For any baseball fan who remembers Dale Murphy, this is a fantastic read from ESPN the Magazine.
The in-depth piece by Wright Thompson — titled "Where Have You Gone, Dale Murphy?" — makes the case that the former two-time National League Most Valuable Player should be inducted into the Baseball Hall of Fame.
That induction would emphasize the fact that the retired Atlanta Braves star did not use performance-enhancing drugs, even though he ended his career in the steroids era.
If baseball wants to wash itself clean from steroids, the best way to do it isn't to keep [Barry] Bonds out of the Hall but to let Murphy in. Induct cheaters but also celebrate Dale Murphy for his 398 home runs and for the dozens he did not hit.
While the article is pegged on the Hall of Fame argument — noting that Murphy will be eligible again next year — it's the personal story that makes this such a captivating read.
That story revolves around what a good guy Murphy is. A moral guy. A family guy. Dare I say a religious guy?
ESPN hints that faith might be at play in Murphy's character. The writer emotionally describes how a generation of boys who grew up within reach of the TBS cable station idolized the Braves' star:
Our letters arrived at Atlanta-Fulton County Stadium, 50 or more a day for a decade, as Murphy perennially battled Mike Schmidt for the NL home run title and won back-to-back MVP awards, one of four outfielders in baseball history to accomplish that. We read the stories about Murphy's kindness and charity, how he didn't drink or smoke or curse and how he signed every autograph. We imagined meeting him over big glasses of milk and talking about his moonshot home runs.
A few paragraphs later, readers learn more about the Murphy of present day:
Generation Murph has grown into middle age. We are 35 years removed from his peak as a player. He lives mostly anonymously in Utah with his wife and eight grown children.
Is there any prominent faith group there known for its large families?
Keep reading, and roughly 1,400 words into the story, ESPN gets to why Dale and Nancy Murphy are the way they are:
Their Mormon faith helped them navigate the chaos.
Later, the writer mentions that the Murphys, after Dale retired from baseball, managed Mormon missions in Boston before they settled in Utah and he faded from the spotlight.
A quick aside: I interviewed Murphy in 2001 for The Oklahoman when he came to Guthrie, Okla., to motivate Mormon missionaries. He told me then that he didn't worry about earthy matters like whether he got into the Hall of Fame: "Baseball and sports and those things are a lot of fun. But it really doesn't provide any lasting happiness."
As the ESPN story keeps going, the writer makes two more passing references to Murphy's Mormon background.
One is here:
Turns out, Dale liked those records he bought to find a common interest with Chad. Today he is a huge indie-rock nut, which surprises no one more than his own children. On his old blog, he wrote about mashing together Abbey Road and Yankee Hotel Foxtrot. He's gotten to know the guys in Wilco and R.E.M., and Chad once sat at a Mexican restaurant in New York with his dad, Peter Buck and Michael Stipe, trying to process how his square Mormon father now ran with rock stars. The members of R.E.M., of course, came of age in the late '70s and early '80s in Georgia, which makes them prime Generation Murph. Bassist Mike Mills wrote a song about Murphy's failure to get into Cooperstown: "Forget all the liars, all the Sosas and McGwires ... I wanna see Dale Murphy in the Hall of Fame."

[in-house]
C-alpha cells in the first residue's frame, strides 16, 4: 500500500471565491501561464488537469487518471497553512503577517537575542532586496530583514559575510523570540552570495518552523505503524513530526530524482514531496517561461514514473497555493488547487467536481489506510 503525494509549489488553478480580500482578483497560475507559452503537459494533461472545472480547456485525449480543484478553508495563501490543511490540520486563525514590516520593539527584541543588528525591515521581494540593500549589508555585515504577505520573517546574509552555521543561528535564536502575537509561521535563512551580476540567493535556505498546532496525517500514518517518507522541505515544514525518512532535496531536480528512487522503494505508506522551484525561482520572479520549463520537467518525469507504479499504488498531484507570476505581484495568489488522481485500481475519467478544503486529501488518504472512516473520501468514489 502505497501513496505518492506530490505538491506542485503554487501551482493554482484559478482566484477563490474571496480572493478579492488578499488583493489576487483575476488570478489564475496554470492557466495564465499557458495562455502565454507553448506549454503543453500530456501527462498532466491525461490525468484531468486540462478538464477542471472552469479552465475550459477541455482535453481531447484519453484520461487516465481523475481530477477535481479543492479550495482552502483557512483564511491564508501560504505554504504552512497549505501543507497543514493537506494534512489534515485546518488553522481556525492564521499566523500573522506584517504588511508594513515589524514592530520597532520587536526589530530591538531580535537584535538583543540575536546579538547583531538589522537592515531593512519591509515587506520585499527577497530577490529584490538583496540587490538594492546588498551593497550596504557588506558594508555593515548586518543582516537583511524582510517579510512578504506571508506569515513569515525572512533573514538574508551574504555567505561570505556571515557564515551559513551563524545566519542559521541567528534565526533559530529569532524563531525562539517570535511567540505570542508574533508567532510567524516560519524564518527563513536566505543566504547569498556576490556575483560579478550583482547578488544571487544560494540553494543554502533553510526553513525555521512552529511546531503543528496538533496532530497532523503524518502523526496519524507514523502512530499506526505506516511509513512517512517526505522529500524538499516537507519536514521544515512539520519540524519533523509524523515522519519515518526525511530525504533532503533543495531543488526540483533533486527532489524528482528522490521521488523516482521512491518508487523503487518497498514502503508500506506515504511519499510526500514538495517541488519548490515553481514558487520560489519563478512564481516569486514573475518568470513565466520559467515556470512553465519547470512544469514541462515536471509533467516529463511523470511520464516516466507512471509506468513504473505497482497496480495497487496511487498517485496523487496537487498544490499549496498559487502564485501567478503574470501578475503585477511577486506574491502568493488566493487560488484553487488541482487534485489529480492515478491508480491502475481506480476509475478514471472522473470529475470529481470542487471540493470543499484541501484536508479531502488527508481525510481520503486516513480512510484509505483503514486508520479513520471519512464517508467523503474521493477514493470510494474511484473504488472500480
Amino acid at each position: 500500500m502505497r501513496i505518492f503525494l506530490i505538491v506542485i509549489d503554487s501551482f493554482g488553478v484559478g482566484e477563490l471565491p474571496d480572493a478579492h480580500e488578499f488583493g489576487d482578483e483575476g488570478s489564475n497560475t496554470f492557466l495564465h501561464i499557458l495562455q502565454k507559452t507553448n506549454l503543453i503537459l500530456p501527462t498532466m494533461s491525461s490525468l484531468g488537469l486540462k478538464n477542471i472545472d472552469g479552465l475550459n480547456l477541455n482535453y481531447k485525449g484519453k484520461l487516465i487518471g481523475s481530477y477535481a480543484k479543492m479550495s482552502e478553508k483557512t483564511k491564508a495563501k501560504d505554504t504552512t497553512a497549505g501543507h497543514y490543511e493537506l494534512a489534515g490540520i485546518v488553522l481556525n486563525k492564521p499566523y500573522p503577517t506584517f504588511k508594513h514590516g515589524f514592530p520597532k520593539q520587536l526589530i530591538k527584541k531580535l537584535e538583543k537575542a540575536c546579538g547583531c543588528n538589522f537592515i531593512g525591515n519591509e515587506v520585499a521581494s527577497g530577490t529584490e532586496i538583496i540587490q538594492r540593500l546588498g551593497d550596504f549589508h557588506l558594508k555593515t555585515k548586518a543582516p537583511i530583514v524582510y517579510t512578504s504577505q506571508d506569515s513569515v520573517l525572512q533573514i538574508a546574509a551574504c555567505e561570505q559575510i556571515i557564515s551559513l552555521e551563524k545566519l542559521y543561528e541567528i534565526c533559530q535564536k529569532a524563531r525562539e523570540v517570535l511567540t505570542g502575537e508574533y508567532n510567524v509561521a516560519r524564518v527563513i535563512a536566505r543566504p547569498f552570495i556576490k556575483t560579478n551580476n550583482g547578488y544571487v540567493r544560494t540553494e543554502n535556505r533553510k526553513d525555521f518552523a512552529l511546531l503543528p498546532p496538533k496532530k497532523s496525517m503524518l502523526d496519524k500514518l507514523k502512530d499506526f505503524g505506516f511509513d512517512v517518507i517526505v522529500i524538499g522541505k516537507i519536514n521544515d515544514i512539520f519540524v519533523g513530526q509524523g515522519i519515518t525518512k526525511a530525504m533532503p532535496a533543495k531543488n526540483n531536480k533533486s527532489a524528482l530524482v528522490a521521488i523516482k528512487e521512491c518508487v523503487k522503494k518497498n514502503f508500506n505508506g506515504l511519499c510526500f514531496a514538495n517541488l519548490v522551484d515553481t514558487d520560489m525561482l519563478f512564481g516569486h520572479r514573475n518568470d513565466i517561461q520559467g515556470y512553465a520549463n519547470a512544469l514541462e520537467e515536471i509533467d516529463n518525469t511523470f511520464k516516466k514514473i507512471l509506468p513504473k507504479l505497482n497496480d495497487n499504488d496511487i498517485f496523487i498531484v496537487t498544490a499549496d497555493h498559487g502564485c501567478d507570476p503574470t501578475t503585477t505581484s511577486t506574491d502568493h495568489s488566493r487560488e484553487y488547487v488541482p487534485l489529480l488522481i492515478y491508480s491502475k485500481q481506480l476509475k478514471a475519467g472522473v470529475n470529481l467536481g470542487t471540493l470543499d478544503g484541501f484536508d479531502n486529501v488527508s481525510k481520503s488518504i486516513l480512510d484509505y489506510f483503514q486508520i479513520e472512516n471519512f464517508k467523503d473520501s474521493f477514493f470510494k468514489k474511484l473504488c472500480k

"He said it's a great punk rhythm," Murphy says.
They tell a story about one of the granddaughters with Dale, who loves inventing activities. He took her to the store to buy seeds, and then they came home and planted marigolds together, a little kid and a lanky ex-ballplayer. Taylor follows with his own story about seeds his father planted. He's old enough to remember the end of Dale's career: the father-son games when they wore matching uniforms and spent long hours in the clubhouse. "Growing up, I thought my dad was cool," he says. "Also, and this is a religious part, but as someone who is LDS, sometimes you feel like, Will people think I'm weird because I'm Mormon? And then I would go in there and everyone loved my dad. Everyone was his best friend. That's what I always tell people. If I can be halfway like that ..."
So, as you can see, ESPN doesn't ignore Murphy's faith. But it doesn't really engage it either.
Would the piece be better with a little more religion content? I'd love to know what you think, dear reader.
My opinion: Definitely, it would. I don't think you can present a full picture of Murphy without hearing from him, in his own words, on what he believes and how his faith affects his approach to life.
Obviously, though, we're talking about ESPN — a frequently haunted outlet. Perhaps we should just be happy that the word "faith" made its way into the story, with four mentions of "Mormon."
Overall, it's a terrific feature, if not a grand slam. Thompson makes an excellent case for Murphy's Hall of Fame admission. I don't have a vote. But if I did, I'd give it to him.
Go ahead and read the story.